Back in Carcassonne’s village, we found the grand pedestrian plazas marked by statues and fountains, boutiques, bakeries and casual bistros. It’s a fun city to explore on foot, with provisions aplenty for boaters.
A SIP OR TWO AT LOCAL VINEYARDS
The next morning, after fresh pain au chocolat, we hopped on our bikes to cycle to wineries. Greg guided us with his iPhone’s Komoot app, which maps out recommended hiking and biking routes. Château Auzais (est. 1872) was a wonderful tour and tasting. Our guide described the Occitanie wine’s bouquet as the convergence of Atlantic winds melding with the Mediterranean, as we sipped our favorite wine aptly named “La Cité des Ventes.”
Château de Pennautier was another fantastic estate. The gorgeous 1620 castle was home to the financier of the Canal du Midi construction — the same architect who designed Versailles. The château’s authentic furniture is gorgeous. Reserve an interior castle tour or just stroll the beautiful gardens. From here, we visited the sister winery and restaurant for a lovely lunch and wine tasting of Pennautier’s whites, rosés and reds.
We planned to boat the next day to Trèbes from Carcassonne but biked instead. The tow paths along the canal are ideal, in fact you can cycle faster than you can boat. We waved to fellow charter boats as we breezed by vineyards, farms, locks and bridges. Our return into Carcassonne provided stunning views of two UNESCO World Heritage Sites at once — La Cité Castle and Canal du Midi.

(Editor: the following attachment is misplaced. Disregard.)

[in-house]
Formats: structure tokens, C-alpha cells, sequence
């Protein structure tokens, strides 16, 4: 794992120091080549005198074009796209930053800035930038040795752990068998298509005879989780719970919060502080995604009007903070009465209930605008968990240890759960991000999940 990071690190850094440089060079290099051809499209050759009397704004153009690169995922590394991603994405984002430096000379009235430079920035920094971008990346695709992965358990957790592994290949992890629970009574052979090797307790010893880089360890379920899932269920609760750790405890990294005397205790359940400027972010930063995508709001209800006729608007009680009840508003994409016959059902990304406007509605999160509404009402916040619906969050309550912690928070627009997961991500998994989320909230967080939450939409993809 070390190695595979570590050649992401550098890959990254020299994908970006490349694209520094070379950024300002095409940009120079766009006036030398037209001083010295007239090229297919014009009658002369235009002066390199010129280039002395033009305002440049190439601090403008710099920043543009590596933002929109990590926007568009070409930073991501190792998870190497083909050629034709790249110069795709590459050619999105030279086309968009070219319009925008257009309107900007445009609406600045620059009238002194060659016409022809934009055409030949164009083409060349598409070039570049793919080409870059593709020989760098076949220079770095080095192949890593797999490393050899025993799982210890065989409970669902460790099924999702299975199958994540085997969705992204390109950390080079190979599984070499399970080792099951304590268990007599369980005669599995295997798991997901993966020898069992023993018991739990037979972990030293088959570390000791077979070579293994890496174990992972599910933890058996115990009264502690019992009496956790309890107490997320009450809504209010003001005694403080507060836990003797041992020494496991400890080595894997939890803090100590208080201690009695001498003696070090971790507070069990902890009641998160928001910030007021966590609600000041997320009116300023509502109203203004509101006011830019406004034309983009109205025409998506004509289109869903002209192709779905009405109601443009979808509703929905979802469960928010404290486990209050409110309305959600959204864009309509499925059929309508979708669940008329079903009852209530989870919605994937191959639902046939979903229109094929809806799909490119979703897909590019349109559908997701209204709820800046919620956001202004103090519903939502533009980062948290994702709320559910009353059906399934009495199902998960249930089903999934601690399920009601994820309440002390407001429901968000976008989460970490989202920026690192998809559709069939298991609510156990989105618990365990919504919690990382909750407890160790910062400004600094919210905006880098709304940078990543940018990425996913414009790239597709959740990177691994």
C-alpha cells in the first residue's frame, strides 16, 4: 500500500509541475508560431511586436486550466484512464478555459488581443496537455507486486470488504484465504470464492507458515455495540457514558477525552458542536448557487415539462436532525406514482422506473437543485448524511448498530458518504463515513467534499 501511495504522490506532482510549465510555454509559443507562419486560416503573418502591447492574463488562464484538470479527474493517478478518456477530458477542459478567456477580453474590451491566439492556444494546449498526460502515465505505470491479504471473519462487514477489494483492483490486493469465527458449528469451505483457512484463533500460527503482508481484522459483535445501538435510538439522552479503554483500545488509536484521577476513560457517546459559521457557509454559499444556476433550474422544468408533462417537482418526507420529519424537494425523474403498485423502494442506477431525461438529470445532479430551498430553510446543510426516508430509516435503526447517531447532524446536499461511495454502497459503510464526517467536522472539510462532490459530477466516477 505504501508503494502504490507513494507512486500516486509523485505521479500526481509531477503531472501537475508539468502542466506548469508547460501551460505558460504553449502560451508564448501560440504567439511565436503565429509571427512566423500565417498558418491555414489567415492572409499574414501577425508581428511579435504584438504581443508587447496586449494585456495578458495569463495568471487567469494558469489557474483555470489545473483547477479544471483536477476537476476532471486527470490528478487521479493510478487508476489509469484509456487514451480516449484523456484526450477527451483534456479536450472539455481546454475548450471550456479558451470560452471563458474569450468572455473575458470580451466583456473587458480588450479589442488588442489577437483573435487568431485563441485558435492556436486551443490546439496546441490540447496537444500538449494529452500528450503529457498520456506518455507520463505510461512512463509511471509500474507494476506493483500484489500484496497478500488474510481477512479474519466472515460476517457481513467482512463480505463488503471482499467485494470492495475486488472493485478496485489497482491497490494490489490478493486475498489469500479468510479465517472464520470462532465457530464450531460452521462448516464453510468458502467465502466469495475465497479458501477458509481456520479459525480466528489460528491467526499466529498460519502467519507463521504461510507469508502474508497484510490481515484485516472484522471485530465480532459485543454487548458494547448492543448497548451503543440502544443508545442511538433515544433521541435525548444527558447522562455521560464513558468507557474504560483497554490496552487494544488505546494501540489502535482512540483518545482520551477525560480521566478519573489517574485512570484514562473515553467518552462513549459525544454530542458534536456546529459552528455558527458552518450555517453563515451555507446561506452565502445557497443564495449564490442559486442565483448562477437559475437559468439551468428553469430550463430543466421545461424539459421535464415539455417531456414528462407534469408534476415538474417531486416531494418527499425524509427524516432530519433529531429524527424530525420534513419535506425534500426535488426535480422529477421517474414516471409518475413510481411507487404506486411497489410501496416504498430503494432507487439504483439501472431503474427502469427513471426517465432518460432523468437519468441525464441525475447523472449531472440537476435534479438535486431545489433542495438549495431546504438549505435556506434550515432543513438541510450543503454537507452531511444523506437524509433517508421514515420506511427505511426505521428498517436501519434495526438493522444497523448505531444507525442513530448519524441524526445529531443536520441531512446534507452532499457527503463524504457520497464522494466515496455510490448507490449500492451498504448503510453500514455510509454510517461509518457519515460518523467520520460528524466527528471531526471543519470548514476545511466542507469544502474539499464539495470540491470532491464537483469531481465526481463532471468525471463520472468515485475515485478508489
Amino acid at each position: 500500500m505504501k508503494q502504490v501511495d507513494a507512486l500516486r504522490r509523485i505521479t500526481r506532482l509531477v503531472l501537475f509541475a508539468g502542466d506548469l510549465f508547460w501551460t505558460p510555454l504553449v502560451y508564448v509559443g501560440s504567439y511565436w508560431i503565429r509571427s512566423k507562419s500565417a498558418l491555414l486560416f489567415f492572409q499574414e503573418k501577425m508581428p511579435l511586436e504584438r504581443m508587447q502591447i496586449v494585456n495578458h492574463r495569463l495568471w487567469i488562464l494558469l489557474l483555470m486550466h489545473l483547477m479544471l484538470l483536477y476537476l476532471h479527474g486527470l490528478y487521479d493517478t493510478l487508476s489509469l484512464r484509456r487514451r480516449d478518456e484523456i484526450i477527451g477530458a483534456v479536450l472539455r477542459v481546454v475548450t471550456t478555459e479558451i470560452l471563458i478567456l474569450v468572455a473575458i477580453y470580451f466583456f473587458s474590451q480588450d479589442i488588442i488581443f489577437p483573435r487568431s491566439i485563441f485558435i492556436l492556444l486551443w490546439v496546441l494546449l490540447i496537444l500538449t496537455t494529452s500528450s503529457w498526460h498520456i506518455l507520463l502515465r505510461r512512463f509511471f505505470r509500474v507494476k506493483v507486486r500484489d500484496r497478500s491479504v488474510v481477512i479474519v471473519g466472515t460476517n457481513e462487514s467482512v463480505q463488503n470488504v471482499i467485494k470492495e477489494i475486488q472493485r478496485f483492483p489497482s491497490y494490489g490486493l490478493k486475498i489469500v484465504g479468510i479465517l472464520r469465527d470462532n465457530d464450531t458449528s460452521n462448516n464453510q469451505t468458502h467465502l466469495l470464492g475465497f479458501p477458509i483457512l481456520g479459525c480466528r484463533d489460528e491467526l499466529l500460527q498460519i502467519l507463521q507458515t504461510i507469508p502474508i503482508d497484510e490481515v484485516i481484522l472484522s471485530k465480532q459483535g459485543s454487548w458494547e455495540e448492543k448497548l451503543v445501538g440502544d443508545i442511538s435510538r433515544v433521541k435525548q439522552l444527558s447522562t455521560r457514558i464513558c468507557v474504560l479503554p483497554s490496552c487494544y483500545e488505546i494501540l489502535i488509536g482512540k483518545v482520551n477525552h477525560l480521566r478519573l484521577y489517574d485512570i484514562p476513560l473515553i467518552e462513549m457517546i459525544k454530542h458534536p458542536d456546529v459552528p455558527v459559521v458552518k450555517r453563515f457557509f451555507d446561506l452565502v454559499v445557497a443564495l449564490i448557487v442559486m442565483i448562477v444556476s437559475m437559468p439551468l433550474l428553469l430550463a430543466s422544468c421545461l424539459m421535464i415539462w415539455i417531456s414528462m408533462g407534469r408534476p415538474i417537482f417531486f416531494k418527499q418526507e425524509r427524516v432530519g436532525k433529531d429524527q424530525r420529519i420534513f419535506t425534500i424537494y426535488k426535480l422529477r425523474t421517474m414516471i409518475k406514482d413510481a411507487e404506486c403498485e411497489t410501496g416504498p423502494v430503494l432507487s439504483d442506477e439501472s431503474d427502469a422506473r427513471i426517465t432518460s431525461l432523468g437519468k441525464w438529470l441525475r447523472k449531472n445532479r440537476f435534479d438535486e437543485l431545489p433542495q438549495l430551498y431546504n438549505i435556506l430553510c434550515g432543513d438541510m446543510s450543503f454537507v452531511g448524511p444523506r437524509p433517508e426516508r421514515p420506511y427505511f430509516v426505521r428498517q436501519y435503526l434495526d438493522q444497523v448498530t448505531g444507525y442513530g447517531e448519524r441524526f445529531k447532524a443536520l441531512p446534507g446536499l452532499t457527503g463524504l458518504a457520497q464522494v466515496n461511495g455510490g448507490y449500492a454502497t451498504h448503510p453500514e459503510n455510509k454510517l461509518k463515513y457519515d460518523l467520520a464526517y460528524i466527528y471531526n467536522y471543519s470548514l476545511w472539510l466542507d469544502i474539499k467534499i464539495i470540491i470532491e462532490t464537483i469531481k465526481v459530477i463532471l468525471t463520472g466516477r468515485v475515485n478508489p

Our return trip from Carcassonne to Castelnaudary only took a day through 24 locks and 30 kilometers with our now well-orchestrated rhythm of navigating locks. Our timing was good for the opening of most locks, and we traveled solo, as mid-October is end of the season the lock keeper told me. Summer is very busy on the canal, with boats in a queue for their turn in locks, and busier marinas.
As for the voyage, I recommend you plan one-way (for an upcharge) for the adventure of all new places along your voyage. The round trip had us retracing our passage, viewing previous scenery. We prefer the excitement of not knowing what’s around the next river bend and discovering new villages.
Also ascending the locks, going upriver, is more difficult. Captain Greg would let me off on a dock before the lock, I’d walk ahead and retrieve his tossed lines to secure the boat, we’d adjust during the rush of cascading water, then I’d board our boat when it came to the top of the full lock.
We felt a tremendous sense of accomplishment, having completed our week with success (i.e. no one fell in, no damage to boat). Our final day was leisurely aboard the boat, walking Castelnaudary’s village to a delightful bakery, to the cathedral and up the hill to the windmill, a wonderful 17th century Moulin with splendid views of Black Mountain and the French countryside. We biked along the canal, then relaxed on our boat’s sun deck viewing the Spanish peaks where we planned to ski in winter.
Our check out was quick but thorough. Le Boat’s fleet varies in age, so I was happy we’d opted for the newer spacious Horizon model. Funny, other couples posed for selfies by our boat preferring our more sophisticated-looking vessel for their posts. Some of the older boats are a bit banged up from lock passages, a testament to the “no license or experience required” policy of Le Boat.
We’re already browsing Le Boat’s itineraries: Italy, Germany, Scotland, Ireland, England, the Netherlands or Canada for our next charter adventure.